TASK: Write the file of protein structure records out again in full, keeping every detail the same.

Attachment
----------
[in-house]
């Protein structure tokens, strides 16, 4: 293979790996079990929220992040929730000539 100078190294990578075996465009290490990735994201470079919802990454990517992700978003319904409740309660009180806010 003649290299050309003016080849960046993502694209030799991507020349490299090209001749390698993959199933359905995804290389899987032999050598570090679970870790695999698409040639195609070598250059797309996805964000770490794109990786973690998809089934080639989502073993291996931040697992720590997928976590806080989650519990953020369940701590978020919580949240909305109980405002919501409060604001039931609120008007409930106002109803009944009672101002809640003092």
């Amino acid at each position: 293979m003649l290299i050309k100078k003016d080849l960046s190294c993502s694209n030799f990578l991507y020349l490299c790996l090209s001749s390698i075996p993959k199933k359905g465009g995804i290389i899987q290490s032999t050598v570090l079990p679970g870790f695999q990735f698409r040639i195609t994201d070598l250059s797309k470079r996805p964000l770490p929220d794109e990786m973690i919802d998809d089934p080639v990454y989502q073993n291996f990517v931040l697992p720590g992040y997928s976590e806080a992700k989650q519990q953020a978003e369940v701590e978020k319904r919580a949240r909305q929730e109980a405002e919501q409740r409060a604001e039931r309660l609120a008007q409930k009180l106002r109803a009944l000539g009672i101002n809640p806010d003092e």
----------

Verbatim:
[in-house]
């Protein structure tokens, strides 16, 4: 293979790996079990929220992040929730000539 100078190294990578075996465009290490990735994201470079919802990454990517992700978003319904409740309660009180806010 003649290299050309003016080849960046993502694209030799991507020349490299090209001749390698993959199933359905995804290389899987032999050598570090679970870790695999698409040639195609070598250059797309996805964000770490794109990786973690998809089934080639989502073993291996931040697992720590997928976590806080989650519990953020369940701590978020919580949240909305109980405002919501409060604001039931609120008007409930106002109803009944009672101002809640003092």
């Amino acid at each position: 293979m003649l290299i050309k100078k003016d080849l960046s190294c993502s694209n030799f990578l991507y020349l490299c790996l090209s001749s390698i075996p993959k199933k359905g465009g995804i290389i899987q290490s032999t050598v570090l079990p679970g870790f695999q990735f698409r040639i195609t994201d070598l250059s797309k470079r996805p964000l770490p929220d794109e990786m973690i919802d998809d089934p080639v990454y989502q073993n291996f990517v931040l697992p720590g992040y997928s976590e806080a992700k989650q519990q953020a978003e369940v701590e978020k319904r919580a949240r909305q929730e109980a405002e919501q409740r409060a604001e039931r309660l609120a008007q409930k009180l106002r109803a009944l000539g009672i101002n809640p806010d003092e």